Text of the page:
(Bloomberg) -- Turkish President Recep Tayyip Erdogan said his relationship with Joe Biden remained strained, after years of policy grievances between the NATO allies and some personal rancor.
“I cannot honestly say that there is a healthy process in Turkish-American relations,” Erdogan told reporters during a visit to New York for the United Nations General Assembly on Wednesday, according to Turkish news channels.
In particular, he criticized the U.S. for sanctioning Turkey over its purchase of Russian missile-defense systems, penalties that included barring Ankara from developing and receiving Lockheed Martin Corp.’s advanced F-35 fighter jets, decisions which predate the Biden presidency.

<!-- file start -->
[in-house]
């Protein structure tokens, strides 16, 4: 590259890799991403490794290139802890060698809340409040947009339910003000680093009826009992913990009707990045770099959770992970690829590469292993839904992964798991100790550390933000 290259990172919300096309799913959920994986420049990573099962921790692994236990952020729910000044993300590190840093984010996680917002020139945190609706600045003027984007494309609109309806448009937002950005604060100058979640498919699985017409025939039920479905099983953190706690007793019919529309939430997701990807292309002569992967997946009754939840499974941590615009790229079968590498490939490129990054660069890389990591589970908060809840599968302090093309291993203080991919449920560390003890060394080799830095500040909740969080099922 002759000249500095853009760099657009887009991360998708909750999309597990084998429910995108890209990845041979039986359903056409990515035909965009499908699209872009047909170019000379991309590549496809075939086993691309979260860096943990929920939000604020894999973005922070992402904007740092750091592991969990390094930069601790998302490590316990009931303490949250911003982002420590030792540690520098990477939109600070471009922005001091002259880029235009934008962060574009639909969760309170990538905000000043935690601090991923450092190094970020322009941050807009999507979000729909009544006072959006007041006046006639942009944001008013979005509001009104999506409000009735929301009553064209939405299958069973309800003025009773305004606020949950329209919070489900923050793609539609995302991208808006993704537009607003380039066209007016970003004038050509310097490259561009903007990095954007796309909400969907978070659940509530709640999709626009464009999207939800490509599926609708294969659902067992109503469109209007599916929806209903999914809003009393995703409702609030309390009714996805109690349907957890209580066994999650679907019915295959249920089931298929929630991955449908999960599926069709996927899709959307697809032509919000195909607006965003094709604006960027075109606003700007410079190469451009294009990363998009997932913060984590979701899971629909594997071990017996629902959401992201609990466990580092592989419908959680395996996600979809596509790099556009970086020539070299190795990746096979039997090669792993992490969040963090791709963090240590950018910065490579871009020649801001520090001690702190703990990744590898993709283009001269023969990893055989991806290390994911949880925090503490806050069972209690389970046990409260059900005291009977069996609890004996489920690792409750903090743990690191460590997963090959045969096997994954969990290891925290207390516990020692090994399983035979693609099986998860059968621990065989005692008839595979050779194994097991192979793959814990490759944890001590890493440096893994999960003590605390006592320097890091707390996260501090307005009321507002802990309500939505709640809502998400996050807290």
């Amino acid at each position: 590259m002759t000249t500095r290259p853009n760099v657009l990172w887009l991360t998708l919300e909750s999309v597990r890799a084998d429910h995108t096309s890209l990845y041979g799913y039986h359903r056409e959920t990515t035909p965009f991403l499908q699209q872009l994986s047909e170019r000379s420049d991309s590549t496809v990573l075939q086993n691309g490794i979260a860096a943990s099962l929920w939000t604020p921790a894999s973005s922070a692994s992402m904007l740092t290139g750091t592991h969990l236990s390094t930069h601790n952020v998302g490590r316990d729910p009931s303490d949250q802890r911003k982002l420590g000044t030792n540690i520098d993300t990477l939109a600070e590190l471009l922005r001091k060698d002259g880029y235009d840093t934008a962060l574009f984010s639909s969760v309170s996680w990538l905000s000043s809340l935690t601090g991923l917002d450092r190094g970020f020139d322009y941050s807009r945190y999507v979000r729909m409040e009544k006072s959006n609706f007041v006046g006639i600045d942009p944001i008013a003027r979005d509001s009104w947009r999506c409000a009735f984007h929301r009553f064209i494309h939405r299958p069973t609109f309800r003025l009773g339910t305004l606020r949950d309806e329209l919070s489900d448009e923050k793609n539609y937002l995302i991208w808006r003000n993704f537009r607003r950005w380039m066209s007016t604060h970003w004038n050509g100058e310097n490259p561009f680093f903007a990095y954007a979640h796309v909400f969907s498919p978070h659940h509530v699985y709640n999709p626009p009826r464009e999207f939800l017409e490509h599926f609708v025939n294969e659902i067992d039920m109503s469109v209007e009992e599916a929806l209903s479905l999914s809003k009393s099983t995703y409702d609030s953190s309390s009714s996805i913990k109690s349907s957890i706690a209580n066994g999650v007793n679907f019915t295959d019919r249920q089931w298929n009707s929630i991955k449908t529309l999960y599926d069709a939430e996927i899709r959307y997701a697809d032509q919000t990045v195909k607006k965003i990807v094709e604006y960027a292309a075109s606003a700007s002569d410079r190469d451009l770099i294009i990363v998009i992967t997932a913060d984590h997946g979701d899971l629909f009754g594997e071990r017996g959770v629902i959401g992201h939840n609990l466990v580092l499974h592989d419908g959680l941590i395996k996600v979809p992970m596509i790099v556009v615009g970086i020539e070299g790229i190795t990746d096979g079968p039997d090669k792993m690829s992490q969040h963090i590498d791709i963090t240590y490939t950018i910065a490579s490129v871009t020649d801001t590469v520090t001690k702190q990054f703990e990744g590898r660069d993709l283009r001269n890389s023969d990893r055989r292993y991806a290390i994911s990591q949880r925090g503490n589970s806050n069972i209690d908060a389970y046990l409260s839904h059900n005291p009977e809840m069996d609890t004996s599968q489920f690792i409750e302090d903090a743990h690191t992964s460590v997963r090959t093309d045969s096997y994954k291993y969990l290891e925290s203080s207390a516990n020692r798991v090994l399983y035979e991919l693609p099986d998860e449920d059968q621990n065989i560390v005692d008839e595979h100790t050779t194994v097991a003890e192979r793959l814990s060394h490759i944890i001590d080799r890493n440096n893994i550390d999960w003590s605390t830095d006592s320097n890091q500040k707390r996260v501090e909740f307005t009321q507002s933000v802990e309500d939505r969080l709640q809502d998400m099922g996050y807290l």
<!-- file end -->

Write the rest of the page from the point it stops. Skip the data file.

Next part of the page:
Erdogan said Turkey’s position on retaining the S-400 batteries -- the first of which have been delivered but not deployed -- remains unchanged.
“I worked well with the son of Bush, I worked well with Mr. Obama, I worked well with Mr. Trump, but I cannot say that we started well with Mr. Biden,” he said after failing to meet his U.S. counterpart on the sidelines of the UN summit.
Before becoming president, Biden called Erdogan an “autocrat” and backed his removal by Turkish voters.
Turning to ties with Russia, Erdogan said he would discuss all aspects of the relationship during his upcoming meeting with President Vladimir Putin on Sept. 29, downplaying some rifts with Moscow over the war in Syria where they have supported opposing sides. “We have not seen any wrongdoing in relations with Russia so far,” Erdogan said.
Turkey Sends More Troops to Syria Ahead of Key Putin Meeting
“We will of course reach an important decision in Turkey-Russia relations,” he said of the meeting in Sochi.
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